One of the most Old-World-like Cabernet I have tasted from Australia. Big thumbs up.
Semillon – Sauvignon Blanc blends are a real strength of South Africa. Try Constantia Glen’s Two 2018 and you will be convinced right away.
Jumilla’s top name, Casa Castillo already got some attention in recent years, but receiving 99 points from Wine Advocate speeds up things a little more. As the high rating was published for their top wine, stocks at most online merchants quickly disappeared – but interestingly this new superstar of a wine is still available at Lobenberg’s in Germany. This was the case when I payed 77 Euros for a single bottle (not something I can afford on a regular basis) and felt lucky.
Such an elegant Aussie Chardonnay that it could come from Burgundy. It represents the more exciting face of Australian wine, the one which is harder to find in Europe.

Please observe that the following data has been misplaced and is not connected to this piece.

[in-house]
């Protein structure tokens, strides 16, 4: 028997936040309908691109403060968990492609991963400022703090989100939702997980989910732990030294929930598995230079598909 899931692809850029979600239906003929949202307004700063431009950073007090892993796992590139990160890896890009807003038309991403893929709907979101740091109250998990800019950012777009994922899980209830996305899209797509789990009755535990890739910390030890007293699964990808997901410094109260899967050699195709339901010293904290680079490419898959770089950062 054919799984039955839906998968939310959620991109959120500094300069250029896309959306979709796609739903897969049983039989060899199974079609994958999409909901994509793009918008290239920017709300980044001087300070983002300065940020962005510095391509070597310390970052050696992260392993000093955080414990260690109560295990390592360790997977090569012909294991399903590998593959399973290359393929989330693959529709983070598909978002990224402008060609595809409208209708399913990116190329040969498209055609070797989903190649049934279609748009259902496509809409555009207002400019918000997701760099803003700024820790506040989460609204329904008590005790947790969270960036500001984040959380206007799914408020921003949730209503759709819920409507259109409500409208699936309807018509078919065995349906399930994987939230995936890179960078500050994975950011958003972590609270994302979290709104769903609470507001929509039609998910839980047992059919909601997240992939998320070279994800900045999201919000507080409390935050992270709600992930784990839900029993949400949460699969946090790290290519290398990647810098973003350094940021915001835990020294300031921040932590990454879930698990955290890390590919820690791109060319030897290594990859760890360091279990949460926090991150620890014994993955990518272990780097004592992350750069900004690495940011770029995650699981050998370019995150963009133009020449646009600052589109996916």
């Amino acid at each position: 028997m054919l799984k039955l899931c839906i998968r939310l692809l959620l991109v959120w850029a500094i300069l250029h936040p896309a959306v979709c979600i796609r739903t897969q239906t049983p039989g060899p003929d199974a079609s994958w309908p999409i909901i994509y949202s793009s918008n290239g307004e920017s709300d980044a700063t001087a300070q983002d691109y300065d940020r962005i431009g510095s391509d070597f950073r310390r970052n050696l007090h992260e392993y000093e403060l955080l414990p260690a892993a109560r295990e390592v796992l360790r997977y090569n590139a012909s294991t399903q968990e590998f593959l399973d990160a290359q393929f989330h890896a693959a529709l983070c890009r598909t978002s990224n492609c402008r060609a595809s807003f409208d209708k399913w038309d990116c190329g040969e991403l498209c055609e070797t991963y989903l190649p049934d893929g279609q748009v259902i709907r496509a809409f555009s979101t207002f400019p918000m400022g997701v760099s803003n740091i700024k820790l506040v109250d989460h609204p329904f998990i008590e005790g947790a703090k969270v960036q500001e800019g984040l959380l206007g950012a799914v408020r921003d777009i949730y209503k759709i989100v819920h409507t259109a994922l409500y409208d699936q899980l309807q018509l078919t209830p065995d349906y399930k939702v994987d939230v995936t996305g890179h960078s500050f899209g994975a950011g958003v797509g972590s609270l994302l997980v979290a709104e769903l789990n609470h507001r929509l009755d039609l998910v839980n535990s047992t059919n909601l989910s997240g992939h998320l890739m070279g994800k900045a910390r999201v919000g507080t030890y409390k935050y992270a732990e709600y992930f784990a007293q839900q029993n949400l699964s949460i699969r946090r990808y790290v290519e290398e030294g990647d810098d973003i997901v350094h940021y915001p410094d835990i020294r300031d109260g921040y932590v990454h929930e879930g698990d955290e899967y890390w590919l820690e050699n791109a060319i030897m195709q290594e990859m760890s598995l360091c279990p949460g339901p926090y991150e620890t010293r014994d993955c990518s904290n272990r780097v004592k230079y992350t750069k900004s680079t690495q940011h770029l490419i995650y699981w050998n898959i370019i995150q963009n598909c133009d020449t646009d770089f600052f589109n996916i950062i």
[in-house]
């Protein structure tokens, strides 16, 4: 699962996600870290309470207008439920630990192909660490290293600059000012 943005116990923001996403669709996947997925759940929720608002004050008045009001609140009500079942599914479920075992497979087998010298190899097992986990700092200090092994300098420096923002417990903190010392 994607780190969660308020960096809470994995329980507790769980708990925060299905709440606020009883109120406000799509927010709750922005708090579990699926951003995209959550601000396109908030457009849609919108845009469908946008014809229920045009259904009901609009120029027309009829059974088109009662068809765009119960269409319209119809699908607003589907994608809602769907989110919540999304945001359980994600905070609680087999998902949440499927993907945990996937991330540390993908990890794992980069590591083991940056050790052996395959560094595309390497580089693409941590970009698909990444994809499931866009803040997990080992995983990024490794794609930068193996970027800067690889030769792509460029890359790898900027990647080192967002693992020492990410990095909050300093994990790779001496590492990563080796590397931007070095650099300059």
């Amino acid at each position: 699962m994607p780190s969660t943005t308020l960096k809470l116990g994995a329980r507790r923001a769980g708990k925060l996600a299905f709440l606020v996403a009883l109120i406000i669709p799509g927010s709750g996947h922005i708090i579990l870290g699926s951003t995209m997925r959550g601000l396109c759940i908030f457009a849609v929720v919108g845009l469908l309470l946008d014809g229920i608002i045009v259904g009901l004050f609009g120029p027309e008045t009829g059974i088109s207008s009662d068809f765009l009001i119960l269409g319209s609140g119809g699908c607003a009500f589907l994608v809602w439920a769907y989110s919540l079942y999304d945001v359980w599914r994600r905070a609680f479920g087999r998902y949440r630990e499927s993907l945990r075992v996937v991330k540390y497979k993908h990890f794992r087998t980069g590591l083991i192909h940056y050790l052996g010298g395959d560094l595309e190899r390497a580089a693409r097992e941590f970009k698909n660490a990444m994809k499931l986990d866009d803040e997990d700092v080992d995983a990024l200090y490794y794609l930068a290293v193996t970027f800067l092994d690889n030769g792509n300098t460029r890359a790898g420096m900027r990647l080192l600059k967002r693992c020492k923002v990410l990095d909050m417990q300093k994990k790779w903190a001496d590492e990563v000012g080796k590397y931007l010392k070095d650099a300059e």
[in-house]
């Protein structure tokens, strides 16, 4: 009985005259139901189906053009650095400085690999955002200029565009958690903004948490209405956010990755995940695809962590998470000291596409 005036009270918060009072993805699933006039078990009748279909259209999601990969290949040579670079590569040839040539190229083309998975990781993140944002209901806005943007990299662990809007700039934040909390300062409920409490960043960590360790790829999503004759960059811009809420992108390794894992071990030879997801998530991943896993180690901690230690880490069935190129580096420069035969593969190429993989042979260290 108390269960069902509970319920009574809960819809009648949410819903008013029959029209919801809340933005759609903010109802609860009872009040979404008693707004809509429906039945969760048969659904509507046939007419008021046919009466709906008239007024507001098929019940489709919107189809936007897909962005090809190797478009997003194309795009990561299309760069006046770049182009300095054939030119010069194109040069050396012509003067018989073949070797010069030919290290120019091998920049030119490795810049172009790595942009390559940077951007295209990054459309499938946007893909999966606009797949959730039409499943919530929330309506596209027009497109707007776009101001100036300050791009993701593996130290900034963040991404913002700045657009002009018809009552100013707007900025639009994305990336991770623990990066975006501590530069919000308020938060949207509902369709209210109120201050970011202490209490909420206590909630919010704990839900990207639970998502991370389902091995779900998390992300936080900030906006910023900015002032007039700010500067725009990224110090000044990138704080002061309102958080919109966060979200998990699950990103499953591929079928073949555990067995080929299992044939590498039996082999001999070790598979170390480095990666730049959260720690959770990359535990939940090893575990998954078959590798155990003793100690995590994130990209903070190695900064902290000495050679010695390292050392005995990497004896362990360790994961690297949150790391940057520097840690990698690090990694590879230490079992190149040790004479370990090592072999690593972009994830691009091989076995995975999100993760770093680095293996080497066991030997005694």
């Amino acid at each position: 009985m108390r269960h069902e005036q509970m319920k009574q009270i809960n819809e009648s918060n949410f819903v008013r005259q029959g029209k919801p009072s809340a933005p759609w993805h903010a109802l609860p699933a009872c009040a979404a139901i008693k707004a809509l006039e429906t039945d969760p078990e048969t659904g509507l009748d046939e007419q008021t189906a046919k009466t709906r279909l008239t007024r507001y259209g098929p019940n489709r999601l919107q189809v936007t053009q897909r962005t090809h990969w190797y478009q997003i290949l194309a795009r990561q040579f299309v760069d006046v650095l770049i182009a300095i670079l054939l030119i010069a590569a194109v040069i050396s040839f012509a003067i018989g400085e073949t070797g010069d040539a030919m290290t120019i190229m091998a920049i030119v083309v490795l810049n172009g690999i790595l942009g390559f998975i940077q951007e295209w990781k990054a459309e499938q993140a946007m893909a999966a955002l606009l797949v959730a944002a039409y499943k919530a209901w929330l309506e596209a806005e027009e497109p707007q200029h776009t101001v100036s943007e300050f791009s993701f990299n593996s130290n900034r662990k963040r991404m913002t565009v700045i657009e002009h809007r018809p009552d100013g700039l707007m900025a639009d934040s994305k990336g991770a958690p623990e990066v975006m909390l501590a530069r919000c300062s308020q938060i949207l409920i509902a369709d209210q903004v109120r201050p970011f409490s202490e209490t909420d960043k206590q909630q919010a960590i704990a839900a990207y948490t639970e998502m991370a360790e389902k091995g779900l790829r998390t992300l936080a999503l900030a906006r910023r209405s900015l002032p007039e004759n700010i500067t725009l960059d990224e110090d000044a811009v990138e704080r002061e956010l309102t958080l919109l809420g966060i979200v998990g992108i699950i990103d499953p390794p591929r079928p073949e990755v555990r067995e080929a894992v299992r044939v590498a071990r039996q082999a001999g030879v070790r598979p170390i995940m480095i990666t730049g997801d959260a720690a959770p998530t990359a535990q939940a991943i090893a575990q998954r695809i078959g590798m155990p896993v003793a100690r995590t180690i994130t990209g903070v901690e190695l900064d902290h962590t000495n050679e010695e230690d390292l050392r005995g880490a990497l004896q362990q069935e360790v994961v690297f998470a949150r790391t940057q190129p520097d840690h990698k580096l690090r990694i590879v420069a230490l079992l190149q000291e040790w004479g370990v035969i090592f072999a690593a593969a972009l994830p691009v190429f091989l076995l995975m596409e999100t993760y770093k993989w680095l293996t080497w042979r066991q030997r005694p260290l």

I simply can’t get bored of Loire Valley Cabernet Franc, given that it’s well made. My experience from recent years is that the cheaper it is the better made. It rarely disappoints under 12 Euros, but the more expensive ones… I actually stopped buying them.
What a label! A funny one, but does not really match the style of the wine, as that could be called classical or traditional, in the Old World sense – even if this comes from Australia.
New wave Chilean red. Definitely not one buried in new oak, but there is nothing unexpected here – it tastes Chilean first and foremost. I always wonder where that strong character comes from, I never find it in anywhere else, and it’s always there in the country’s reds. Winemaking? Terroir speaking loud?
Irsai Olivér is a local grape of Hungary, a cross made in 1930. It has a bad reputation amongst wine aficionados as a dull, cheap, mass produced wine. An equivalent of low priced Pinot Grigio perhaps – except that it’s a highly aromatic, Muscat-like variety. And when made well, it can be quite pretty, like the most well-known version, made near Budapest by Nyakas.